Background. Although cannabis is the most widely used illicit drug in the United States, few recent American studies have examined the attributes of long-term heavy cannabis users.
Method. Using a case–control design, we obtained psychological and demographic measures on 108 individuals, age 30–55, who had smoked cannabis a mean of 18000 times and a minimum of 5000 times in their lives. We compared these heavy users to 72 age-matched control subjects who had smoked at least once, but no more than 50 times in their lives.
Results. We found no significant differences between the two groups on reported levels of income and education in their families of origin. However, the heavy users themselves reported significantly lower educational attainment (P<0·001) and income (P=0·003) than the controls, even after adjustment for a large number of potentially confounding variables. When asked to rate the subjective effects of cannabis on their cognition, memory, career, social life, physical health and mental health, large majorities of heavy users (66–90%) reported a ‘negative effect’. On several measures of quality of life, heavy users also reported significantly lower levels of satisfaction than controls.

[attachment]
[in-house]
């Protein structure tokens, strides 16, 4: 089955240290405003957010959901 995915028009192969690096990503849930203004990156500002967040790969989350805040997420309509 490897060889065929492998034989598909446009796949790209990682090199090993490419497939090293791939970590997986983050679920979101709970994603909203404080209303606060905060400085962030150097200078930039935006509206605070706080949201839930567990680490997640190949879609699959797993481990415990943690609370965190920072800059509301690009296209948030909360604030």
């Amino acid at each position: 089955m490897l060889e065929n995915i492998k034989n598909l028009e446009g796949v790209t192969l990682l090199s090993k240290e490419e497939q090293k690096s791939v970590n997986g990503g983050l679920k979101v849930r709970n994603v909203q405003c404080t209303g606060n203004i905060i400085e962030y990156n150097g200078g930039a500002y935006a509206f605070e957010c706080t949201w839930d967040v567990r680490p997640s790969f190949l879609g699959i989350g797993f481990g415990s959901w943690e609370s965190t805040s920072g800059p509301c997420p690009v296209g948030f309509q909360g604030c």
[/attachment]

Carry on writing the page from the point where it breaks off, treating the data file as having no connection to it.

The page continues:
Conclusion. Both objective and self-report measures suggest numerous negative features associated with long-term heavy cannabis use. Thus, it seems important to understand why heavy users continue to smoke regularly for years, despite acknowledging these negative effects. Such an understanding may guide the development of strategies to treat cannabis dependence.